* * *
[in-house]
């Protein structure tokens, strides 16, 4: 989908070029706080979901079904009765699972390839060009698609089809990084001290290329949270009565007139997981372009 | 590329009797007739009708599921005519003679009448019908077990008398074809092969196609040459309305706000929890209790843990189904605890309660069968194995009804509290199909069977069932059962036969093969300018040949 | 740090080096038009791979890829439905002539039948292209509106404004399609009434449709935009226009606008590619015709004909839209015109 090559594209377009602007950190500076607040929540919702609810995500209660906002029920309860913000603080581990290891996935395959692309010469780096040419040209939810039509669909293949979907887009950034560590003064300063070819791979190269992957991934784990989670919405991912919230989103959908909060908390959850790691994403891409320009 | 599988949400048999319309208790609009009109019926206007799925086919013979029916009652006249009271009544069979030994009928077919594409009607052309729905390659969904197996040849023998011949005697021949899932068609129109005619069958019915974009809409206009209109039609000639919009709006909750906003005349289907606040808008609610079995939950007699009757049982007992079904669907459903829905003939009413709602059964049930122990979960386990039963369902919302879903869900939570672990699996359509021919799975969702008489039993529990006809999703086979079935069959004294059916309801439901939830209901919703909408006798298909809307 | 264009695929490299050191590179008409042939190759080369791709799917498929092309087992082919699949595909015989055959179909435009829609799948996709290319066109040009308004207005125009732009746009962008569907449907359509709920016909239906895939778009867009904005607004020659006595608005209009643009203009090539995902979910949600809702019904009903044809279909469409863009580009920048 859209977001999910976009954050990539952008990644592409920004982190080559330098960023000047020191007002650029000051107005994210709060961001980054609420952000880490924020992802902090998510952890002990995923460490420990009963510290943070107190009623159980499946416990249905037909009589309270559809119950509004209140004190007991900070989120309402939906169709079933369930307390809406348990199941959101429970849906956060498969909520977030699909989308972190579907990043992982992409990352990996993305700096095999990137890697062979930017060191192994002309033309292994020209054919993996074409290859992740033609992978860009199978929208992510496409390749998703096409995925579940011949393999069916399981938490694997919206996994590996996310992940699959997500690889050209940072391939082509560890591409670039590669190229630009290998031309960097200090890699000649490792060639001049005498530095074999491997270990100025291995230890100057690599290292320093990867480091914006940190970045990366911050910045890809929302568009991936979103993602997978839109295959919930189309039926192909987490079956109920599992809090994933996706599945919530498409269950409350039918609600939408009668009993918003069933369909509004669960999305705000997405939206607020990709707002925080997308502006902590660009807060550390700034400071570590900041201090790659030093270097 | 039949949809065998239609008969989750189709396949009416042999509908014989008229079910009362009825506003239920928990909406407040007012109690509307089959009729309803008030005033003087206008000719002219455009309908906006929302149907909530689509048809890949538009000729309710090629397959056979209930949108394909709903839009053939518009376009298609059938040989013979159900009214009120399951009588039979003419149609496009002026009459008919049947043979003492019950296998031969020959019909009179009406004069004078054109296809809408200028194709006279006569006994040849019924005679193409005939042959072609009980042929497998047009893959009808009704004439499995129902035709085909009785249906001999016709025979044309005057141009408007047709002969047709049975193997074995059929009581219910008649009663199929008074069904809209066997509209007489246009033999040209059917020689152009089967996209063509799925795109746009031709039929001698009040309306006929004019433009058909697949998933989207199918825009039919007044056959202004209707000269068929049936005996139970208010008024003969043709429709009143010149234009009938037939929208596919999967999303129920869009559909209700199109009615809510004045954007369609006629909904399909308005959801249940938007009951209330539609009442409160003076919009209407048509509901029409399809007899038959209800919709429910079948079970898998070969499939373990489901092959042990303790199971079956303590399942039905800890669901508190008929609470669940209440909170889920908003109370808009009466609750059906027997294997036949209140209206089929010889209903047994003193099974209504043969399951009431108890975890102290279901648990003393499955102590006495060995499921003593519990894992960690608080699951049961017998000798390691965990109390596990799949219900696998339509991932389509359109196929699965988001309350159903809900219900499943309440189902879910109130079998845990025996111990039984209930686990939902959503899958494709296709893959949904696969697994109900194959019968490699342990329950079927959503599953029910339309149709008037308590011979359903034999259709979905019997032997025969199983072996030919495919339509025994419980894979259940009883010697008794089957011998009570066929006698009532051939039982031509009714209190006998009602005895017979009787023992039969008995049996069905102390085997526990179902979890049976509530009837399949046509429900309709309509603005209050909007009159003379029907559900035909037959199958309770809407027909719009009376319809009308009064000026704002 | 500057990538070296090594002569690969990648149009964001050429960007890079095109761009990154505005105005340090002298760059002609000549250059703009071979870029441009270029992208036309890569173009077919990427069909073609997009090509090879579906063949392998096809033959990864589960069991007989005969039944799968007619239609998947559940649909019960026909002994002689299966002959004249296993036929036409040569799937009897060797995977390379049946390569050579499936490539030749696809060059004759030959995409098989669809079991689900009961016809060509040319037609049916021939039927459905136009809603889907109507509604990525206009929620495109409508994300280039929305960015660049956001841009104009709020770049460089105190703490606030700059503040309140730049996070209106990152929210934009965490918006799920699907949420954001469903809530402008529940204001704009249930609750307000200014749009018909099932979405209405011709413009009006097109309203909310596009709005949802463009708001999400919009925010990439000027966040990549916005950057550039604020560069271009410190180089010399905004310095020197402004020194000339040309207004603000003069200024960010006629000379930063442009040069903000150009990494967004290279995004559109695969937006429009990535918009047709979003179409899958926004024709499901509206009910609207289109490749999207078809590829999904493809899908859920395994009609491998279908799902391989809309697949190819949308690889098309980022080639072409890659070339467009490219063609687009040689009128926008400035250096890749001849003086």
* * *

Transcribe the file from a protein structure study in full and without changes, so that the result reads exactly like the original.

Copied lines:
[in-house]
């Protein structure tokens, strides 16, 4: 989908070029706080979901079904009765699972390839060009698609089809990084001290290329949270009565007139997981372009 | 590329009797007739009708599921005519003679009448019908077990008398074809092969196609040459309305706000929890209790843990189904605890309660069968194995009804509290199909069977069932059962036969093969300018040949 | 740090080096038009791979890829439905002539039948292209509106404004399609009434449709935009226009606008590619015709004909839209015109 090559594209377009602007950190500076607040929540919702609810995500209660906002029920309860913000603080581990290891996935395959692309010469780096040419040209939810039509669909293949979907887009950034560590003064300063070819791979190269992957991934784990989670919405991912919230989103959908909060908390959850790691994403891409320009 | 599988949400048999319309208790609009009109019926206007799925086919013979029916009652006249009271009544069979030994009928077919594409009607052309729905390659969904197996040849023998011949005697021949899932068609129109005619069958019915974009809409206009209109039609000639919009709006909750906003005349289907606040808008609610079995939950007699009757049982007992079904669907459903829905003939009413709602059964049930122990979960386990039963369902919302879903869900939570672990699996359509021919799975969702008489039993529990006809999703086979079935069959004294059916309801439901939830209901919703909408006798298909809307 | 264009695929490299050191590179008409042939190759080369791709799917498929092309087992082919699949595909015989055959179909435009829609799948996709290319066109040009308004207005125009732009746009962008569907449907359509709920016909239906895939778009867009904005607004020659006595608005209009643009203009090539995902979910949600809702019904009903044809279909469409863009580009920048 859209977001999910976009954050990539952008990644592409920004982190080559330098960023000047020191007002650029000051107005994210709060961001980054609420952000880490924020992802902090998510952890002990995923460490420990009963510290943070107190009623159980499946416990249905037909009589309270559809119950509004209140004190007991900070989120309402939906169709079933369930307390809406348990199941959101429970849906956060498969909520977030699909989308972190579907990043992982992409990352990996993305700096095999990137890697062979930017060191192994002309033309292994020209054919993996074409290859992740033609992978860009199978929208992510496409390749998703096409995925579940011949393999069916399981938490694997919206996994590996996310992940699959997500690889050209940072391939082509560890591409670039590669190229630009290998031309960097200090890699000649490792060639001049005498530095074999491997270990100025291995230890100057690599290292320093990867480091914006940190970045990366911050910045890809929302568009991936979103993602997978839109295959919930189309039926192909987490079956109920599992809090994933996706599945919530498409269950409350039918609600939408009668009993918003069933369909509004669960999305705000997405939206607020990709707002925080997308502006902590660009807060550390700034400071570590900041201090790659030093270097 | 039949949809065998239609008969989750189709396949009416042999509908014989008229079910009362009825506003239920928990909406407040007012109690509307089959009729309803008030005033003087206008000719002219455009309908906006929302149907909530689509048809890949538009000729309710090629397959056979209930949108394909709903839009053939518009376009298609059938040989013979159900009214009120399951009588039979003419149609496009002026009459008919049947043979003492019950296998031969020959019909009179009406004069004078054109296809809408200028194709006279006569006994040849019924005679193409005939042959072609009980042929497998047009893959009808009704004439499995129902035709085909009785249906001999016709025979044309005057141009408007047709002969047709049975193997074995059929009581219910008649009663199929008074069904809209066997509209007489246009033999040209059917020689152009089967996209063509799925795109746009031709039929001698009040309306006929004019433009058909697949998933989207199918825009039919007044056959202004209707000269068929049936005996139970208010008024003969043709429709009143010149234009009938037939929208596919999967999303129920869009559909209700199109009615809510004045954007369609006629909904399909308005959801249940938007009951209330539609009442409160003076919009209407048509509901029409399809007899038959209800919709429910079948079970898998070969499939373990489901092959042990303790199971079956303590399942039905800890669901508190008929609470669940209440909170889920908003109370808009009466609750059906027997294997036949209140209206089929010889209903047994003193099974209504043969399951009431108890975890102290279901648990003393499955102590006495060995499921003593519990894992960690608080699951049961017998000798390691965990109390596990799949219900696998339509991932389509359109196929699965988001309350159903809900219900499943309440189902879910109130079998845990025996111990039984209930686990939902959503899958494709296709893959949904696969697994109900194959019968490699342990329950079927959503599953029910339309149709008037308590011979359903034999259709979905019997032997025969199983072996030919495919339509025994419980894979259940009883010697008794089957011998009570066929006698009532051939039982031509009714209190006998009602005895017979009787023992039969008995049996069905102390085997526990179902979890049976509530009837399949046509429900309709309509603005209050909007009159003379029907559900035909037959199958309770809407027909719009009376319809009308009064000026704002 | 500057990538070296090594002569690969990648149009964001050429960007890079095109761009990154505005105005340090002298760059002609000549250059703009071979870029441009270029992208036309890569173009077919990427069909073609997009090509090879579906063949392998096809033959990864589960069991007989005969039944799968007619239609998947559940649909019960026909002994002689299966002959004249296993036929036409040569799937009897060797995977390379049946390569050579499936490539030749696809060059004759030959995409098989669809079991689900009961016809060509040319037609049916021939039927459905136009809603889907109507509604990525206009929620495109409508994300280039929305960015660049956001841009104009709020770049460089105190703490606030700059503040309140730049996070209106990152929210934009965490918006799920699907949420954001469903809530402008529940204001704009249930609750307000200014749009018909099932979405209405011709413009009006097109309203909310596009709005949802463009708001999400919009925010990439000027966040990549916005950057550039604020560069271009410190180089010399905004310095020197402004020194000339040309207004603000003069200024960010006629000379930063442009040069903000150009990494967004290279995004559109695969937006429009990535918009047709979003179409899958926004024709499901509206009910609207289109490749999207078809590829999904493809899908859920395994009609491998279908799902391989809309697949190819949308690889098309980022080639072409890659070339467009490219063609687009040689009128926008400035250096890749001849003086």